Located in Sweden's northernmost city of Kiruna, Abisko National Park is a stunning outdoor space that was established as a National Park in 1909. As one of the most popular Sweden natural landmarks, it is a must-visit, especially for those that enjoy hiking and admiring breathtaking natural scenery.

Notably, the park includes part of the 440-kilometre-long Kungsleden hiking trail. Other things to do in the park include cross-country skiing, snowshoeing, and backcountry skiing and snowboarding.

Wildlife watching is also a popular activity, as the park is home to an array of birds and mammals. Just a few of the animals you may see include moose, reindeer, and Arctic foxes.

A lake with snowy rocks in it next to alpine trees under the Northern Lights
You can see the breathtaking Northern Lights from many places in Sweden

The Northern Lights

While not a physical landmark, nor a landmark exclusive to Sweden, the Northern Lights cannot be left off a list of Swedish natural landmarks! Also known as the Aurora Borealis, this natural phenomenon can be seen from areas under the auroral oval. Countries in this area include Canada, Norway, Greenland, and, of course, Sweden.

Those who see the Northern Lights will witness neon green, and sometimes blue or red, lights dancing within the night sky. Places to potentially see the Northern Lights in Sweden include the cities of Porjus, Jukkasjärvi, and Kiruna, including from the Aurora Sky Station in Abisko National Park. The best time to spot the lights is between September and March.

Islands with trees, a lighthouse, and small houses surrounded by water
Stockholm Archipelago is the largest in Sweden and is a top place to kayak or hike

Stockholm Archipelago

As the largest archipelago in Sweden, the Stockholm archipelago is another important natural landmark in the country. The island chain sits on the Baltic Sea and is the second largest archipelago on this body of water, after the Archipelago Sea. It was also named a Ramsar Site, or Ramsar Wetland, in 1989.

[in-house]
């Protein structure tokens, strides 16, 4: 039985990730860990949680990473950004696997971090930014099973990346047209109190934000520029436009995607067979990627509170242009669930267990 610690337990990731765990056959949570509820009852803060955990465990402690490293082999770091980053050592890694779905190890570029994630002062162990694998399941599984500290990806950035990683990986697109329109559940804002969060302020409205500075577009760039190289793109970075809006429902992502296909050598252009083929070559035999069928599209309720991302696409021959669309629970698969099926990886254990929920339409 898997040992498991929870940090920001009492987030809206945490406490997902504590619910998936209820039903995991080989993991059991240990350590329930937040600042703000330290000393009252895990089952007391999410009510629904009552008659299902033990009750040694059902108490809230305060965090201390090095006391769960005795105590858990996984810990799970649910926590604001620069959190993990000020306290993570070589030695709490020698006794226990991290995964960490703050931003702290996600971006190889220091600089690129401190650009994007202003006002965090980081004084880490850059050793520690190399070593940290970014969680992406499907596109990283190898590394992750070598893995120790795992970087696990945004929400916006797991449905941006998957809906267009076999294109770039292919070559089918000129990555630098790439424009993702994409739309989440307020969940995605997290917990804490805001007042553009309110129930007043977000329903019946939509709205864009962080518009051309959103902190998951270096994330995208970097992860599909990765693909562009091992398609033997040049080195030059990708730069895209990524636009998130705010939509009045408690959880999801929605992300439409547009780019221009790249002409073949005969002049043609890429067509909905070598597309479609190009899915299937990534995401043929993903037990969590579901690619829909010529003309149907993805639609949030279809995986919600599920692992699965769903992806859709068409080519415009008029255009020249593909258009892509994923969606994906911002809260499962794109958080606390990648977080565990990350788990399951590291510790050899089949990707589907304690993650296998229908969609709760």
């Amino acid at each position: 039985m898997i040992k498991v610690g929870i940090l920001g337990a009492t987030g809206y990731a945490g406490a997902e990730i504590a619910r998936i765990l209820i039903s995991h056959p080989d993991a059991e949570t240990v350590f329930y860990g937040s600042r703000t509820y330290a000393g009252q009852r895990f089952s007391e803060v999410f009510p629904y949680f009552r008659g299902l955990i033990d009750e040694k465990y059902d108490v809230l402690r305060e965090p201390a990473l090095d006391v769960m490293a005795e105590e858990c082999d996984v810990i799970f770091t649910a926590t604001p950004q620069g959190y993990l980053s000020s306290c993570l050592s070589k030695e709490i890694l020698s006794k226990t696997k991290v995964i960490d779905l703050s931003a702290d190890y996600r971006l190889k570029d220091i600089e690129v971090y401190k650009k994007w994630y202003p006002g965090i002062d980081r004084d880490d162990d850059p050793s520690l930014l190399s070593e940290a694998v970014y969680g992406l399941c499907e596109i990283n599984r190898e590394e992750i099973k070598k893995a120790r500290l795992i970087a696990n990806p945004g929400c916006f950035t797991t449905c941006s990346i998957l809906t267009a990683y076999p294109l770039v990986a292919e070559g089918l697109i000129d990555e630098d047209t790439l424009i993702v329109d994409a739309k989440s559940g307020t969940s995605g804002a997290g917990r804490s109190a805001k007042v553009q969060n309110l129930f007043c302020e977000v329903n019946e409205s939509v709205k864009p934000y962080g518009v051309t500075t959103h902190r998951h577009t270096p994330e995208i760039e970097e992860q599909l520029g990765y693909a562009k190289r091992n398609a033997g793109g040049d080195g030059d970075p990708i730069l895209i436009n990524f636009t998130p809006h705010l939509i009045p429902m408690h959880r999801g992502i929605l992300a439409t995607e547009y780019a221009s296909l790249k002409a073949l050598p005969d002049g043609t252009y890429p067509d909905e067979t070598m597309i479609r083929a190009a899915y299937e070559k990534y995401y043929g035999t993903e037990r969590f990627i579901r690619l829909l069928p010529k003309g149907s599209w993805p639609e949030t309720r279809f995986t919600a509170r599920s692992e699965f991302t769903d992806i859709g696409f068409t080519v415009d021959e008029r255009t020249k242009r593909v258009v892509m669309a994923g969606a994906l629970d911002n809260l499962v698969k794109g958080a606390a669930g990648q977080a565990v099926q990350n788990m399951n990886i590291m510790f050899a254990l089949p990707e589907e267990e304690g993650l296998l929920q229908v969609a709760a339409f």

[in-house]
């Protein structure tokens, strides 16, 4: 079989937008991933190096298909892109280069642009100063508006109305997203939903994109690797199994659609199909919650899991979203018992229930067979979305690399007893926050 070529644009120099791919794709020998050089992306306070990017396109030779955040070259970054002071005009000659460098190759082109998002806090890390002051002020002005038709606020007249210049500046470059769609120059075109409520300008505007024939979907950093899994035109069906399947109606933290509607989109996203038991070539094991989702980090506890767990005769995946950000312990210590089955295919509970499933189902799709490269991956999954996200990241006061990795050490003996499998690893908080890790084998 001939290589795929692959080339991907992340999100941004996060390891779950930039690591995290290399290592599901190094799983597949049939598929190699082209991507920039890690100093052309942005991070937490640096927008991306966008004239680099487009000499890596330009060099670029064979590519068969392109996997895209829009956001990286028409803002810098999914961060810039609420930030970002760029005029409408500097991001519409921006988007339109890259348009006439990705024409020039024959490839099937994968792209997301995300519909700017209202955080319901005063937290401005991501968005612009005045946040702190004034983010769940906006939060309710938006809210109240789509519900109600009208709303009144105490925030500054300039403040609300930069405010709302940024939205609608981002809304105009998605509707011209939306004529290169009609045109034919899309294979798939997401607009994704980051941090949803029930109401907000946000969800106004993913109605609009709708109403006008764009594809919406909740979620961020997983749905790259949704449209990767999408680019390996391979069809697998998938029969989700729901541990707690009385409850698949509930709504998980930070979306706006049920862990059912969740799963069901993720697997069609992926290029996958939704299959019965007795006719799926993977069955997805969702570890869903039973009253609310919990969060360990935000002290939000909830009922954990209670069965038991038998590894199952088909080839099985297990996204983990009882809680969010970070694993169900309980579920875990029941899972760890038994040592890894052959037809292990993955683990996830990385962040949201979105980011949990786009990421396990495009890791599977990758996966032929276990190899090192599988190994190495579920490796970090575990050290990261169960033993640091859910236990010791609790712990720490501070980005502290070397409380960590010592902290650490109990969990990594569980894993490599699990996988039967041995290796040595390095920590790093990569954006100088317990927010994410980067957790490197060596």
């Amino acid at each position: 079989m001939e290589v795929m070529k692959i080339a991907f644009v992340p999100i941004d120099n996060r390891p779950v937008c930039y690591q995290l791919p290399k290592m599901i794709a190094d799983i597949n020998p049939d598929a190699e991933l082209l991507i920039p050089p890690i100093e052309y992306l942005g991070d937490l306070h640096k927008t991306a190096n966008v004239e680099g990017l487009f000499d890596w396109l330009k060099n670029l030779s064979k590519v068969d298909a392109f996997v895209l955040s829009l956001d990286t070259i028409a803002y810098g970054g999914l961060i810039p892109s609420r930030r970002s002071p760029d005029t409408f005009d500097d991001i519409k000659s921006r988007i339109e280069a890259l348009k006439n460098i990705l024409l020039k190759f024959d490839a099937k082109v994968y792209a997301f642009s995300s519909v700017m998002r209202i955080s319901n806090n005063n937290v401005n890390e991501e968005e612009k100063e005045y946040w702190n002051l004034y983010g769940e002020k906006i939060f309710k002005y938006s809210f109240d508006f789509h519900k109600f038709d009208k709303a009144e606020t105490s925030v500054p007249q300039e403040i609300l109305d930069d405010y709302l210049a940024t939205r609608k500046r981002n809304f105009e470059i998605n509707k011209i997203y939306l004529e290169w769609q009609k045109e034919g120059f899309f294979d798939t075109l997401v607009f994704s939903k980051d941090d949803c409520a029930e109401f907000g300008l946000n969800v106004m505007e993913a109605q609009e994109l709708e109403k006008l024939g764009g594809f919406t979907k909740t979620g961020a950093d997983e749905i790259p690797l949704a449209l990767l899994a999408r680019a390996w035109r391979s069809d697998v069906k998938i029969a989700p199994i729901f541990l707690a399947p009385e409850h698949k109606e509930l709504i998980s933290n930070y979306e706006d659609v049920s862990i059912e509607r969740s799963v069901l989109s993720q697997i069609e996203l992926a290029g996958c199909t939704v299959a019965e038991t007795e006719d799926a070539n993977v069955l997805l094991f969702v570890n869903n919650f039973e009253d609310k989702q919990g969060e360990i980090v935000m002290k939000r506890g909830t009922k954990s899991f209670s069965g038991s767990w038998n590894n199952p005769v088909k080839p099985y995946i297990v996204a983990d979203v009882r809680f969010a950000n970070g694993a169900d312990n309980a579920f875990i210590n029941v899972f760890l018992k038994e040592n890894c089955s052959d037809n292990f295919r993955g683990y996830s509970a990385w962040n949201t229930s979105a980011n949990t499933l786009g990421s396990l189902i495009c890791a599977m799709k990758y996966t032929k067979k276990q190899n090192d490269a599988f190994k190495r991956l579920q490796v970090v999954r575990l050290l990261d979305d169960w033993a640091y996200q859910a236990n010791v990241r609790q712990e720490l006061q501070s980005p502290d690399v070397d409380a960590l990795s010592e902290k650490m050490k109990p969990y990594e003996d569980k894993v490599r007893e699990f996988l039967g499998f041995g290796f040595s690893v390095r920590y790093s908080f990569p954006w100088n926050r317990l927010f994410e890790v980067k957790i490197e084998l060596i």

Approximately 30,000 islands make up the Stockholm Archipelago, which can be reached in around 40 minutes to an hour when driving from Stockholm. Visitors to the area can kayak, hike, explore small coastal villages, and much more!

Mountains with snow on them next to the water under a blue sky with clouds
Norrbotten is one of the Swedish counties that sits in the Arctic Circle

The Arctic Circle

The Arctic Circle is another natural landmark that Sweden shares with other countries, but it is worth mentioning. The Arctic Circle is one of two polar circles, the other being the Antarctic Circle.

In Sweden, approximately 15 percent of the country sits within the Arctic Circle, and it covers 153,400 square kilometres. Around 520,000 people live in this area, including those of the Sámi indigenous tribe, with the main counties in the polar circle being Västerbotten and Norrbotten.

A lake with some boulders in it next to trees at sunset
Lake Vänern is the largest lake in Sweden and the third largest in Europe

Lake Vänern

Lake Vänern is a notable landmark as it is not only the largest lake in Sweden but also the largest in the European Union. In addition, it is the third-largest lake in Europe after Russia's Lake Ladoga and Lake Onega.

This natural feature covers an area of 5,650 square kilometres and sits within the provinces of Västergötland, Dalsland, and Värmland. It is also an important ecological feature due to being home to numerous fish species, including salmon and brown trout.

Sweden Historic Landmarks

A castle structure with green roofs next to a body of water
Kalmar Castle dates back to the 12th century and was built to defend the harbour

Kalmar Castle

Another fantastic castle in Sweden is Kalmar Castle. This castle is located in the city of Kalmar and dates back to the 12th century. It is designed in a Renaissance style and was initially constructed as a harbour defence.

This landmark is of notable historical significance as this is where the Kalmar Union was formed in 1397. Today, you can visit the castle to admire the architecture and look around an on-site museum. During a visit, you can take in the coastal views of the Kalmar Strait as well.

A large palace building next to a lawn, green trees, and a lake
Drottningholm Palace is a UNESCO World Heritage Site and royal residence

Drottningholm Palace

Drottningholm Palace is one of the most famous landmarks of Sweden, as it is home to the Swedish royal family. It is also a UNESCO World Heritage Site, having been designated in 1991.

The private residence is located in Drottningholm, which is about 30 minutes outside of Stockholm. The palace was constructed in 1699 as a Summer Residence.

Today, it is one of multiple royal residences in Sweden and is a popular tourist attraction. Visitors can take a guided tour of the palace and grounds, with the majority of the building open to the public.

A brick castle with turrets next to green trees and the water on a clear day